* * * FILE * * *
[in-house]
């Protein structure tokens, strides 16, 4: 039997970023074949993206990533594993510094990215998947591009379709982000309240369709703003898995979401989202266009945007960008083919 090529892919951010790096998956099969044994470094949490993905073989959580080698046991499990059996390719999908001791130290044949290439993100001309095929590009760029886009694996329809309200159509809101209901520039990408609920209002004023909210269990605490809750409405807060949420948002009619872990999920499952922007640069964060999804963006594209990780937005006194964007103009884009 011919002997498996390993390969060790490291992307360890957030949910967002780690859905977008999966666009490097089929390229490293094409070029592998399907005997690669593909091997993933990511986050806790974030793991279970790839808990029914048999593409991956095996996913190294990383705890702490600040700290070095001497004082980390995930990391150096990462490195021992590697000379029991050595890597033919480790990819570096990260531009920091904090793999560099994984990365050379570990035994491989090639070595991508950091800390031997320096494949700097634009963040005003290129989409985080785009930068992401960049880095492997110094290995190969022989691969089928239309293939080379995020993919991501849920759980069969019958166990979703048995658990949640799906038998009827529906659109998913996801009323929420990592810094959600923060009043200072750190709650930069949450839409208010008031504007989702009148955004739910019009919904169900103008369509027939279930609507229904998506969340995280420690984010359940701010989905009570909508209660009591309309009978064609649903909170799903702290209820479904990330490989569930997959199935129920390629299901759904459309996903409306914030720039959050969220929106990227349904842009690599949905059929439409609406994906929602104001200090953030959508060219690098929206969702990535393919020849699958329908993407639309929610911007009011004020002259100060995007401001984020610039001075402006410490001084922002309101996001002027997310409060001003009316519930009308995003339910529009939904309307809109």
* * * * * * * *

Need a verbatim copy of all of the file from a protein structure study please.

[in-house]
């Protein structure tokens, strides 16, 4: 039997970023074949993206990533594993510094990215998947591009379709982000309240369709703003898995979401989202266009945007960008083919 090529892919951010790096998956099969044994470094949490993905073989959580080698046991499990059996390719999908001791130290044949290439993100001309095929590009760029886009694996329809309200159509809101209901520039990408609920209002004023909210269990605490809750409405807060949420948002009619872990999920499952922007640069964060999804963006594209990780937005006194964007103009884009 011919002997498996390993390969060790490291992307360890957030949910967002780690859905977008999966666009490097089929390229490293094409070029592998399907005997690669593909091997993933990511986050806790974030793991279970790839808990029914048999593409991956095996996913190294990383705890702490600040700290070095001497004082980390995930990391150096990462490195021992590697000379029991050595890597033919480790990819570096990260531009920091904090793999560099994984990365050379570990035994491989090639070595991508950091800390031997320096494949700097634009963040005003290129989409985080785009930068992401960049880095492997110094290995190969022989691969089928239309293939080379995020993919991501849920759980069969019958166990979703048995658990949640799906038998009827529906659109998913996801009323929420990592810094959600923060009043200072750190709650930069949450839409208010008031504007989702009148955004739910019009919904169900103008369509027939279930609507229904998506969340995280420690984010359940701010989905009570909508209660009591309309009978064609649903909170799903702290209820479904990330490989569930997959199935129920390629299901759904459309996903409306914030720039959050969220929106990227349904842009690599949905059929439409609406994906929602104001200090953030959508060219690098929206969702990535393919020849699958329908993407639309929610911007009011004020002259100060995007401001984020610039001075402006410490001084922002309101996001002027997310409060001003009316519930009308995003339910529009939904309307809109």